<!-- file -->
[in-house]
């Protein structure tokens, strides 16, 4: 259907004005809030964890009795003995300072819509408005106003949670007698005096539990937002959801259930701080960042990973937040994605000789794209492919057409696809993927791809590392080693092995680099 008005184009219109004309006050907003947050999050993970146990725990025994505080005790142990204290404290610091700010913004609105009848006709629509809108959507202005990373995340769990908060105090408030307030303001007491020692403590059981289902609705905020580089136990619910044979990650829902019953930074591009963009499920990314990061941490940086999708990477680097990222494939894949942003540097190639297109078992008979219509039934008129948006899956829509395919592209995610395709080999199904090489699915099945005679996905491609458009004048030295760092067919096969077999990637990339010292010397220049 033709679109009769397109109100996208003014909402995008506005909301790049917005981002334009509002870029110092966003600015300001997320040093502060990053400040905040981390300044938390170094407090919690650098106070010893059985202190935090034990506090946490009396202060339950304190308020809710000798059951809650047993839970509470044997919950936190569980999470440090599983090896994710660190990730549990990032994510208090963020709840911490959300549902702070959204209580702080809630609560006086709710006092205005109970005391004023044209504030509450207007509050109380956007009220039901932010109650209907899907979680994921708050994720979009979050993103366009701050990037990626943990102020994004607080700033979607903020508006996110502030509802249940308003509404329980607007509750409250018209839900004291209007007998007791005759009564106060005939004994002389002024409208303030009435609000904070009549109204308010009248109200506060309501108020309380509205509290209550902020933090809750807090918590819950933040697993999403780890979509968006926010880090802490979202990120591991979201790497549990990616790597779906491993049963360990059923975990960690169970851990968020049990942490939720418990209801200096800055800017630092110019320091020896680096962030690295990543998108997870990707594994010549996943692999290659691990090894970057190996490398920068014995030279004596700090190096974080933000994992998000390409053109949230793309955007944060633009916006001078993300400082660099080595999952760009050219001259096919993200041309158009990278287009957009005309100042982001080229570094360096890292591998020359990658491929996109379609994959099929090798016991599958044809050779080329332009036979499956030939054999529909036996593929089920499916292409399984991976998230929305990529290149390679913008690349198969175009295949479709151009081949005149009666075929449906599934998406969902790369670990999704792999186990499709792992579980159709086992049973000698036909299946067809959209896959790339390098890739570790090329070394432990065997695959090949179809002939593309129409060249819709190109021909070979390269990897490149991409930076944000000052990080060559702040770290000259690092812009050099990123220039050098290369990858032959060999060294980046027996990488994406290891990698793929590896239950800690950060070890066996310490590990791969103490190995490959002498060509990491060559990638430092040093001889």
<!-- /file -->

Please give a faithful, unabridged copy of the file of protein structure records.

[in-house]
């Protein structure tokens, strides 16, 4: 259907004005809030964890009795003995300072819509408005106003949670007698005096539990937002959801259930701080960042990973937040994605000789794209492919057409696809993927791809590392080693092995680099 008005184009219109004309006050907003947050999050993970146990725990025994505080005790142990204290404290610091700010913004609105009848006709629509809108959507202005990373995340769990908060105090408030307030303001007491020692403590059981289902609705905020580089136990619910044979990650829902019953930074591009963009499920990314990061941490940086999708990477680097990222494939894949942003540097190639297109078992008979219509039934008129948006899956829509395919592209995610395709080999199904090489699915099945005679996905491609458009004048030295760092067919096969077999990637990339010292010397220049 033709679109009769397109109100996208003014909402995008506005909301790049917005981002334009509002870029110092966003600015300001997320040093502060990053400040905040981390300044938390170094407090919690650098106070010893059985202190935090034990506090946490009396202060339950304190308020809710000798059951809650047993839970509470044997919950936190569980999470440090599983090896994710660190990730549990990032994510208090963020709840911490959300549902702070959204209580702080809630609560006086709710006092205005109970005391004023044209504030509450207007509050109380956007009220039901932010109650209907899907979680994921708050994720979009979050993103366009701050990037990626943990102020994004607080700033979607903020508006996110502030509802249940308003509404329980607007509750409250018209839900004291209007007998007791005759009564106060005939004994002389002024409208303030009435609000904070009549109204308010009248109200506060309501108020309380509205509290209550902020933090809750807090918590819950933040697993999403780890979509968006926010880090802490979202990120591991979201790497549990990616790597779906491993049963360990059923975990960690169970851990968020049990942490939720418990209801200096800055800017630092110019320091020896680096962030690295990543998108997870990707594994010549996943692999290659691990090894970057190996490398920068014995030279004596700090190096974080933000994992998000390409053109949230793309955007944060633009916006001078993300400082660099080595999952760009050219001259096919993200041309158009990278287009957009005309100042982001080229570094360096890292591998020359990658491929996109379609994959099929090798016991599958044809050779080329332009036979499956030939054999529909036996593929089920499916292409399984991976998230929305990529290149390679913008690349198969175009295949479709151009081949005149009666075929449906599934998406969902790369670990999704792999186990499709792992579980159709086992049973000698036909299946067809959209896959790339390098890739570790090329070394432990065997695959090949179809002939593309129409060249819709190109021909070979390269990897490149991409930076944000000052990080060559702040770290000259690092812009050099990123220039050098290369990858032959060999060294980046027996990488994406290891990698793929590896239950800690950060070890066996310490590990791969103490190995490959002498060509990491060559990638430092040093001889």